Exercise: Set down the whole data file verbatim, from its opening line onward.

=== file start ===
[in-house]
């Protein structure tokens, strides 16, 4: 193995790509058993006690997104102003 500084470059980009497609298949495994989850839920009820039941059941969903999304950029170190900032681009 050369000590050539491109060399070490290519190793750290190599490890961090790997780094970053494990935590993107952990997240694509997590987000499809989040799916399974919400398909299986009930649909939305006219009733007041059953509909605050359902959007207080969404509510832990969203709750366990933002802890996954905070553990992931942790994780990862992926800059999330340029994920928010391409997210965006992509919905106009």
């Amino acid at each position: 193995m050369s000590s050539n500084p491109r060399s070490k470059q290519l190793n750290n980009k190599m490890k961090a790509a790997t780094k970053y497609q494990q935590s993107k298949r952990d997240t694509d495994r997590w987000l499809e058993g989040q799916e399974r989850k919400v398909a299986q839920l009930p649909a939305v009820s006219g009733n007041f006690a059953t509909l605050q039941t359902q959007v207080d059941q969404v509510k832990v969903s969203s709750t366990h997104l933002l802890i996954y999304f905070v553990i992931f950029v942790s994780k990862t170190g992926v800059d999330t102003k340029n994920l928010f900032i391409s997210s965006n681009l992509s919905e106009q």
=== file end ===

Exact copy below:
[in-house]
């Protein structure tokens, strides 16, 4: 193995790509058993006690997104102003 500084470059980009497609298949495994989850839920009820039941059941969903999304950029170190900032681009 050369000590050539491109060399070490290519190793750290190599490890961090790997780094970053494990935590993107952990997240694509997590987000499809989040799916399974919400398909299986009930649909939305006219009733007041059953509909605050359902959007207080969404509510832990969203709750366990933002802890996954905070553990992931942790994780990862992926800059999330340029994920928010391409997210965006992509919905106009």
């Amino acid at each position: 193995m050369s000590s050539n500084p491109r060399s070490k470059q290519l190793n750290n980009k190599m490890k961090a790509a790997t780094k970053y497609q494990q935590s993107k298949r952990d997240t694509d495994r997590w987000l499809e058993g989040q799916e399974r989850k919400v398909a299986q839920l009930p649909a939305v009820s006219g009733n007041f006690a059953t509909l605050q039941t359902q959007v207080d059941q969404v509510k832990v969903s969203s709750t366990h997104l933002l802890i996954y999304f905070v553990i992931f950029v942790s994780k990862t170190g992926v800059d999330t102003k340029n994920l928010f900032i391409s997210s965006n681009l992509s919905e106009q």